Until the Dieselgate scandal broke last September, one of the keystones on which Volkswagen had based its future direction in the U.S. was “clean diesel.” The automaker planned to leverage its diesel technology to make the Bavarian automaker a contender for top seller in this market. That strategy has suffered a rather severe blow with the Dieselgate revelations and the subsequent drubbing the automaker has taken in the markets; the courts, and the press, where almost daily revelations have taken quite a toll.
Volkswagen’s sales are off on the order of 15 percent for the year, though, interestingly Audi sales are up, and its share value has dropped in the vicinity of 20 percent since the first Dieselgate revelations appeared. Indeed, its self-inflicted cheating scandal has led to course corrections and changes that the carmaker had likely never planned to make. Where it had planned to base a substantial amount of its vehicle fleet on diesel technology, VW has had to retrench and retool its marketing plans.
Left Without Market Plan
Left without an entirely coherent marketing plan by the cheating scandal, VW has done its best to recover from Dieselgate and move on, even as the scandal refuses to go away. (See: How Much a Buyback Payments Should Be in VW Dieselgate Scandal Settlement). Just this weekend, for example, stories appeared that discussed a find by U.S. investigators that VW’s Audi subsidiary used a sophisticated three-program software switch to meet emissions standards. The software gave the appearance or normal engine operation, including the appearance that it met emissions standards. It achieved this by allowing the engine to meet emissions tests for 20 minutes, resetting at 22 minutes to “normal” mode. Normal mode meant higher emissions of nitrogen oxide as the tradeoff for performance and mileage.
To the world, it looked as if the engine met all the federal standards. Only the engineers knew that it didn’t.
Meantime, Dieselgate is the scandal that just doesn’t cooperate with Volkswagen’s likely fervent wish that it would go away. Just this week Italian authorities fined the automaker $7.6 million for its business practices. South Korean has also just halted diesel sales there, too, in another development. And, there are still criminal investigations ongoing in the U.S. and Europe.
Because of these developments, Volkswagen has spent months retooling its product strategy for the U.S. market. Formerly, the automaker has bet its future on diesel technology as a method to meet performance and environmental needs. There was an electric component to its planning, but it was subsidiary to the aspirated engine side of the ledger. That has been turned around now as the automaker has been showing its hand of late, most recently at last week’s Management Briefing Seminar in Traverse City, Mich.
At one session, the Volkswagen outlined plans for three new SUVs or crossovers while, at the same time, showing that its plans also called for at least three new electrics. And, while those plans were greeted warmly by many, they were still just that, plans. The only concrete piece that Volkswagen has been showing is its award-winning BUDD-e microbus concept vehicle.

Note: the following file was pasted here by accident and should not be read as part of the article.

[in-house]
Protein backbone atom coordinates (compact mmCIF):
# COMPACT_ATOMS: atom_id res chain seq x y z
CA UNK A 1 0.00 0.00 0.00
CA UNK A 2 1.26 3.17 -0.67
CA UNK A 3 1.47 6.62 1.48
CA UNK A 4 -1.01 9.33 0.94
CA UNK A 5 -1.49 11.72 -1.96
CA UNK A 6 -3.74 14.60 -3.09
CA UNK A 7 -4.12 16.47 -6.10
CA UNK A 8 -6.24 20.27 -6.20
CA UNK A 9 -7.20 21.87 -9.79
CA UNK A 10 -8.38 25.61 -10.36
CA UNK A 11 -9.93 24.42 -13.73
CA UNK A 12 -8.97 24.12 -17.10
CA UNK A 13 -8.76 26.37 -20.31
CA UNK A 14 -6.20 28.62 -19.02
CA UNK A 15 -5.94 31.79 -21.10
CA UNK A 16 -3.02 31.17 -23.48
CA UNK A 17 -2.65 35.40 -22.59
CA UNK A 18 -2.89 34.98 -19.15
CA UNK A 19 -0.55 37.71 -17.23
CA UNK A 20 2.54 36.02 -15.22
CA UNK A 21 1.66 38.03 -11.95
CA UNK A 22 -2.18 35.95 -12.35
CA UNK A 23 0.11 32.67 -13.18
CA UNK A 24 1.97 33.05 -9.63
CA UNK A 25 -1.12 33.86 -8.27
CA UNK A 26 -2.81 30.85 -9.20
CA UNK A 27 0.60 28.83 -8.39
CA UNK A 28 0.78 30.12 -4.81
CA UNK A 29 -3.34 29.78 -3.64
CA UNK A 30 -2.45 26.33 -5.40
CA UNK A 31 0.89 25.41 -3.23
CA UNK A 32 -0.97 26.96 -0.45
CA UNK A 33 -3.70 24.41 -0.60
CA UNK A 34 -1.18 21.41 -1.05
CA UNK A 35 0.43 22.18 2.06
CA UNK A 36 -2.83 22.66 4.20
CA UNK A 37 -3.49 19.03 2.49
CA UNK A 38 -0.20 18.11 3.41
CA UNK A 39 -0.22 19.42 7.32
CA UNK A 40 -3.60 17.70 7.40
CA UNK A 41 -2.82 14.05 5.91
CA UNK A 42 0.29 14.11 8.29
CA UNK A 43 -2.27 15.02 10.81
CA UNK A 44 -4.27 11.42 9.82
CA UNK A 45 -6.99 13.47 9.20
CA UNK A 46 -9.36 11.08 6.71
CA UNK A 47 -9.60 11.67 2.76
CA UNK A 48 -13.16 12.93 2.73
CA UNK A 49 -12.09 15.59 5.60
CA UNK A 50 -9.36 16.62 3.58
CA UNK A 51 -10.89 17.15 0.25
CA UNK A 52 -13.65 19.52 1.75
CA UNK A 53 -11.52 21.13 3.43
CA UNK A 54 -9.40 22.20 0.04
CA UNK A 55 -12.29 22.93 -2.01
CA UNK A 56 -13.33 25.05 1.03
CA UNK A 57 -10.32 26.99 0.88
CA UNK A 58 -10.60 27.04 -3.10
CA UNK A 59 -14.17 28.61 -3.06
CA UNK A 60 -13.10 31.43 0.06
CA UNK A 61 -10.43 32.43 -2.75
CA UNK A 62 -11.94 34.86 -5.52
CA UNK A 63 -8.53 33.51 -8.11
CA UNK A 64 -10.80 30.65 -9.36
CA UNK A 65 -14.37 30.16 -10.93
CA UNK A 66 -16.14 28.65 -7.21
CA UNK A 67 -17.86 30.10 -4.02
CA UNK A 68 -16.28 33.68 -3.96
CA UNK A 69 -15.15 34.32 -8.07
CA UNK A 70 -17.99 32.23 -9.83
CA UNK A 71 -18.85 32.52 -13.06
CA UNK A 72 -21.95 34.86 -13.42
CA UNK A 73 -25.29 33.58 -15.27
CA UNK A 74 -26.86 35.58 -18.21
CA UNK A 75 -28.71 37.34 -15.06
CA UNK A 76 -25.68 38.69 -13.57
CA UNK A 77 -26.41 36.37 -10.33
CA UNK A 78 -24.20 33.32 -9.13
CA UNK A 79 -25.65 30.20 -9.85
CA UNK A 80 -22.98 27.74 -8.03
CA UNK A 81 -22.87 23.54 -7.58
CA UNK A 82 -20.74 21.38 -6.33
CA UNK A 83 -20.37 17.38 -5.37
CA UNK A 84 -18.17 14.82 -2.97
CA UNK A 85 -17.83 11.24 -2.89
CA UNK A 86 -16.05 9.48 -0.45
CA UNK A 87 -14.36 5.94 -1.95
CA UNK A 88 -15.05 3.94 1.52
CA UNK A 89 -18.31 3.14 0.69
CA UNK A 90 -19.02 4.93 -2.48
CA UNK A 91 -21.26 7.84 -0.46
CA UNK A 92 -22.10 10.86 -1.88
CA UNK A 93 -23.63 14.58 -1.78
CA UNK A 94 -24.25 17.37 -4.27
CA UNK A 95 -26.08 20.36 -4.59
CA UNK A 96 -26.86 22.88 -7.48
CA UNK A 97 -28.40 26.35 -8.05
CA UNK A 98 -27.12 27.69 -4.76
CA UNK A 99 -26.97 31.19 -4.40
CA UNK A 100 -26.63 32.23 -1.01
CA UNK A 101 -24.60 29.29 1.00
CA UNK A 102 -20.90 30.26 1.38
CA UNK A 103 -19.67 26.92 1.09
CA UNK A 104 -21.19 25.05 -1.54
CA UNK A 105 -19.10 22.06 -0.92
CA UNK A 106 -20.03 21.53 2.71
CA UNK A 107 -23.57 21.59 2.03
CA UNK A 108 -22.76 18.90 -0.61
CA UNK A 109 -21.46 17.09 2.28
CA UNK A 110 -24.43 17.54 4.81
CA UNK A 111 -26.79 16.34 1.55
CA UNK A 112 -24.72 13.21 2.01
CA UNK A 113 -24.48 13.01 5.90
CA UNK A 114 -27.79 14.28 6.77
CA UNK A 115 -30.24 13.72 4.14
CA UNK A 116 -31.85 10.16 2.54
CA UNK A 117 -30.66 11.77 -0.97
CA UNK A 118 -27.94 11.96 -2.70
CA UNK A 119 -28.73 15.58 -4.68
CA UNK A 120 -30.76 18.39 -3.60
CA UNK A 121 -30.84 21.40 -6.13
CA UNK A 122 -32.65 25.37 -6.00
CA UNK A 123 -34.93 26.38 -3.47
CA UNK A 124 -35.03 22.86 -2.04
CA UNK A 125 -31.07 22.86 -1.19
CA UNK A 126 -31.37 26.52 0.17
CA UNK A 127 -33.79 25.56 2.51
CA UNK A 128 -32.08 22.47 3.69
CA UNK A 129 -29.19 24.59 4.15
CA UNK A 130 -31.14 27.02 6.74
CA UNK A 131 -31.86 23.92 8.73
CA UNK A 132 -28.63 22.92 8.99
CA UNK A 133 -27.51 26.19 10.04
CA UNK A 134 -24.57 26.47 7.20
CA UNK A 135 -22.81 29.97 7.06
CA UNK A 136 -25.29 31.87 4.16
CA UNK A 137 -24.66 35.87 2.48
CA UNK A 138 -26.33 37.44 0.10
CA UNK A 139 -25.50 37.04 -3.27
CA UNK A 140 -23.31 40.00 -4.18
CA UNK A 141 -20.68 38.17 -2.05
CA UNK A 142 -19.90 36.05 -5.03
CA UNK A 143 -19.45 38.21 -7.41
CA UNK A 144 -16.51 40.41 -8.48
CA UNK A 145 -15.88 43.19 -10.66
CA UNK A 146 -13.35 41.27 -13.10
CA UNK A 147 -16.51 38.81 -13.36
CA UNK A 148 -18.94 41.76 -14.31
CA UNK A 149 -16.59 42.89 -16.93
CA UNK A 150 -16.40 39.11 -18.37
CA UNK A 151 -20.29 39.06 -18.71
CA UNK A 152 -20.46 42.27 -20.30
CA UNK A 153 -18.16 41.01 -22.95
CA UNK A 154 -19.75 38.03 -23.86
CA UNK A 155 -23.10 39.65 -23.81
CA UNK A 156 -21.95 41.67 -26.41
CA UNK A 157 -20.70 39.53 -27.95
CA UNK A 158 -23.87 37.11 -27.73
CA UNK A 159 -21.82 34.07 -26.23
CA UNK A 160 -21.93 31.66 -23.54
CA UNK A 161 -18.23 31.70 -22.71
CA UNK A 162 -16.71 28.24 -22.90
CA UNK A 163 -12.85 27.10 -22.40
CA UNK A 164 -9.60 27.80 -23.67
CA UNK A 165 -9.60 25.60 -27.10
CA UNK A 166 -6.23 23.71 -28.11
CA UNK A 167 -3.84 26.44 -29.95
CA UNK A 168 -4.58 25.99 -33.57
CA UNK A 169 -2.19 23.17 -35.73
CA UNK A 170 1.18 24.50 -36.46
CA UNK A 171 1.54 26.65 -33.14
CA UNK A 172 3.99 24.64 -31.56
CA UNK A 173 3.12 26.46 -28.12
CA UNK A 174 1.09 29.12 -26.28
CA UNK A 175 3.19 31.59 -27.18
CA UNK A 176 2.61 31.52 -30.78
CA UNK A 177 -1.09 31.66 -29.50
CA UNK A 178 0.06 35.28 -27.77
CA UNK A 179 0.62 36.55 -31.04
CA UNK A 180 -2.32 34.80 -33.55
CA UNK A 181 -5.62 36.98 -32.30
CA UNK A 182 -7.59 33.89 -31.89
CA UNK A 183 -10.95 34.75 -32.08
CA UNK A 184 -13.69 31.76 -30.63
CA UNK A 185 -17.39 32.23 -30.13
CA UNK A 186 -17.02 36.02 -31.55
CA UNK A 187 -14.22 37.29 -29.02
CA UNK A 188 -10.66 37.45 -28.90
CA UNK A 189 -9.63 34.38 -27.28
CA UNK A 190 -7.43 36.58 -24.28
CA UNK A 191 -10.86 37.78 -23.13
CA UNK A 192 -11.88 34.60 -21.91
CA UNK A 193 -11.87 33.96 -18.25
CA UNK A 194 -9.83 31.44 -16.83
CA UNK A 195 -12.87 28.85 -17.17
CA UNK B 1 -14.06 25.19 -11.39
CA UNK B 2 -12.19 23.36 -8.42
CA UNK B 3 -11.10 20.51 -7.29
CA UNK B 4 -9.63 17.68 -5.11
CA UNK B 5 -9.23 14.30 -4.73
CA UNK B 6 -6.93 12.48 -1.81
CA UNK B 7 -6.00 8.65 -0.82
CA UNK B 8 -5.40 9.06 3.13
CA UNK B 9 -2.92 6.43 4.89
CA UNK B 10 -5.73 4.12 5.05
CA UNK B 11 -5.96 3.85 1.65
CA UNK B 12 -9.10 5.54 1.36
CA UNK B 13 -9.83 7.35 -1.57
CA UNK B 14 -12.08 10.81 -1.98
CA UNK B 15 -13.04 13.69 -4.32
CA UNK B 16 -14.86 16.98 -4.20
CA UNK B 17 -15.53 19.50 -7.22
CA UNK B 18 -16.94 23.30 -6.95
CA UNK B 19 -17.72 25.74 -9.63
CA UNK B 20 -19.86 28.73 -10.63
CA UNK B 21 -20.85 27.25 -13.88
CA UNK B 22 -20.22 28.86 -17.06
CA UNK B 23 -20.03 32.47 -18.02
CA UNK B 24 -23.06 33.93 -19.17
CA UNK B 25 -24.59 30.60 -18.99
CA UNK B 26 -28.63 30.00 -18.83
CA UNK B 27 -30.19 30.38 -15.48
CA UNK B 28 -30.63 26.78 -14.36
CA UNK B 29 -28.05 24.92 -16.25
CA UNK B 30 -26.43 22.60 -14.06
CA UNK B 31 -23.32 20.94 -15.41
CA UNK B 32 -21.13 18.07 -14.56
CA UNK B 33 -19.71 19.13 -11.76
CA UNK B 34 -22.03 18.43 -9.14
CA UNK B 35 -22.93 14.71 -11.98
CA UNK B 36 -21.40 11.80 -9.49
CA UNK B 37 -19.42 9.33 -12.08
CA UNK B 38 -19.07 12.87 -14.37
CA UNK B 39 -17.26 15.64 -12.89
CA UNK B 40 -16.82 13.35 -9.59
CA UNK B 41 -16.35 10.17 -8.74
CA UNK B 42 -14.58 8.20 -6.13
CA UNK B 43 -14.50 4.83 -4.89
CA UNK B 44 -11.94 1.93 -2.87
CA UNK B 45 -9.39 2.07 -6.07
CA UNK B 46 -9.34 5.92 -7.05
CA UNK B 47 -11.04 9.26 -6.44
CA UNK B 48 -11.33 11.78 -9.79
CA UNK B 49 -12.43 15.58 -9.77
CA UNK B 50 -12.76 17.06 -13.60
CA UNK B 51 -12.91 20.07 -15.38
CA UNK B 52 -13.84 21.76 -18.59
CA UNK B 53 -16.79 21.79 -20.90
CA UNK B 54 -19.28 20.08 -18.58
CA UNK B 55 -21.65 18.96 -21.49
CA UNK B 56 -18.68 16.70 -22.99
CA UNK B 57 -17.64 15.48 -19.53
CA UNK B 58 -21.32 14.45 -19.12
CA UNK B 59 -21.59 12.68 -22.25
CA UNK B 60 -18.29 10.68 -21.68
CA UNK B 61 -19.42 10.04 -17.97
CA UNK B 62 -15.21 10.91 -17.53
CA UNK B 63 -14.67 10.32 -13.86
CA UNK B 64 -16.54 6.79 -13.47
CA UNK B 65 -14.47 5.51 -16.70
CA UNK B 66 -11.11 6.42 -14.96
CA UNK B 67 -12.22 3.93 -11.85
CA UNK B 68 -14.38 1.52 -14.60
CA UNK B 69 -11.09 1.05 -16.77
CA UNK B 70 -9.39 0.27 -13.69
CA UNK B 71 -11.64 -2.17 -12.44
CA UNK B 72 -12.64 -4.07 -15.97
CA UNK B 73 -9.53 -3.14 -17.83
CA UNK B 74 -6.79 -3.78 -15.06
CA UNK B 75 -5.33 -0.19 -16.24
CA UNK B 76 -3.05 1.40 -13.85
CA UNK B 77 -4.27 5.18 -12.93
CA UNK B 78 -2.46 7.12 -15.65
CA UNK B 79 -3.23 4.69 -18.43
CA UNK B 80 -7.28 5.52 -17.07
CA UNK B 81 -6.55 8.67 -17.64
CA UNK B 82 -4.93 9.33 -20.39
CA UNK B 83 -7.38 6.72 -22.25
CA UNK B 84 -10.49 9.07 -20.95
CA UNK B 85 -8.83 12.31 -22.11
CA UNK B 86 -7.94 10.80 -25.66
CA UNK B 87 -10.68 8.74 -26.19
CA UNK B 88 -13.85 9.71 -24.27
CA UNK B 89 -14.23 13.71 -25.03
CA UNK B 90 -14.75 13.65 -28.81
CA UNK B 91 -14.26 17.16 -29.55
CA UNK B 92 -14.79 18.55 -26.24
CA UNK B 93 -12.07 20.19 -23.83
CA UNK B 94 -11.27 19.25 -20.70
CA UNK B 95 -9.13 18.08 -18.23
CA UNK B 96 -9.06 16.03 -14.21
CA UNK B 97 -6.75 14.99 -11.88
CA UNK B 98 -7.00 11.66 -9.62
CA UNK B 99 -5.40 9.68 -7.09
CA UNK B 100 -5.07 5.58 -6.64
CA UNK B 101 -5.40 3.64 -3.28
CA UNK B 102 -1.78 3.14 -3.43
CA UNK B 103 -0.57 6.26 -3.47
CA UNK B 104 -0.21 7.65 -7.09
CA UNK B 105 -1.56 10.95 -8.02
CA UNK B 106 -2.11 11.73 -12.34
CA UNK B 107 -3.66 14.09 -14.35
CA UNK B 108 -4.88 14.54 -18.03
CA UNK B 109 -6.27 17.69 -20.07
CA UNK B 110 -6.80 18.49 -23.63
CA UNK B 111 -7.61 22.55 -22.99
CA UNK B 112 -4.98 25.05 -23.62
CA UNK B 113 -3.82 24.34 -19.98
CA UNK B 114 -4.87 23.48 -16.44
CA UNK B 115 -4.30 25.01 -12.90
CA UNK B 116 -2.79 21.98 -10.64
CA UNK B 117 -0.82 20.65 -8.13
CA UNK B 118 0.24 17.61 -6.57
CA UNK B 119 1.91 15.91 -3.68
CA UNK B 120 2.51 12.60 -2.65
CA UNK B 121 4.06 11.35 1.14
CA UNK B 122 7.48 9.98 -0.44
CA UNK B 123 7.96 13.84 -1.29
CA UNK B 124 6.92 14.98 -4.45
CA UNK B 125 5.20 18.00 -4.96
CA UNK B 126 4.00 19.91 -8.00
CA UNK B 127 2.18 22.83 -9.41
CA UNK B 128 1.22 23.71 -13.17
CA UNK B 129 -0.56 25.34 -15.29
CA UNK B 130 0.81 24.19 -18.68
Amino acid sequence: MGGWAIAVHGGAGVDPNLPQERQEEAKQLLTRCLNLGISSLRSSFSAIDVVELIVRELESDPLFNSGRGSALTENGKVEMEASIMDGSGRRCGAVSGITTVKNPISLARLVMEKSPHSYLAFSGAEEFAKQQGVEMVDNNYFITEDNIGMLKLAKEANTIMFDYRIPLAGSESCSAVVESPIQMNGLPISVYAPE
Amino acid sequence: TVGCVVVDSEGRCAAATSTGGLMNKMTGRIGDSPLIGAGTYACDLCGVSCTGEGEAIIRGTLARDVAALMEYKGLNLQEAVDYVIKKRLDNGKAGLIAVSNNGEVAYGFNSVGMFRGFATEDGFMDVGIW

A Volkswagen Star Is Born?
Indeed, BUDD-e was one of the stars of the week-long meeting’s “Car of Tomorrow” session. At the meeting, Dr. Matthias Erb, chief engineering officer, North American Region, Volkswagen, introduced the award-winning concept vehicle, the first built under VW’s Modular Electric Toolkit (MEB) platform. VW is relying on that platform to help it find its way to future profitability by using a common set of tools to develop its electric vehicle capability.
The toolkit looks like it has done a very creditable job developing a vehicle that VW calls a mobile interface between vehicle and the world around it. BUDD-e was first unveiled at last winter’s Consumer Electronics Show in Las Vegas.
For Volkswagen, MEB represents an exciting promise. It is a way to shake its reliance on older technologies such as diesel and obtain as much as possible from electric technology and networking.
Dr. Erb told the session that BUDD-e “offers a glimpse of next-generation e-mobility, connectivity and infotainment innovations.” It is a vehicle that showcases “real-world possibilities of the future.” Dr. Erb noted that the innovative microbus, which won “Concept Car of the Year Awards” at the conference, as well. Is completely networked. It is “more thoroughly connected with its surroundings than any car before it.”
BUDD-e Likely More Than A Concept
All the hype aside, the BUDD-e will, like as not, appear in the next couple of years in one form or another. It has to as Volkswagen has little another choice, particularly since the 54.5 mpg ultimate CAFÉ average has remained in place. To meet the standard, electrics will have to be a significant part of the market mix. To be acceptable to the public, they have to provide things like range, capability and comfort. VW says BUDD-e does.
Its 101 kWh battery, one of the largest on the market at the moment, promises driving range of up to 233 miles before it needs a charge. That range is quite acceptable to most drivers as the average daily commute is still less than 75 miles.
VW BUDD-e also features:
• Intuitive operation with its Gesture 2.0 control
• Seamless communications between smart home and smart car technology and infotainment technologies that turns travel into an “interactive, intuitive experience.
Given VW’s absolute need for a reliable, fuel-efficient fleet in the future that is not diesel-based, you can bet that BUDD-e will go from concept to showroom within the next 18 months or sooner. And, given its need to excite customers about something besides diesel, it could be sooner.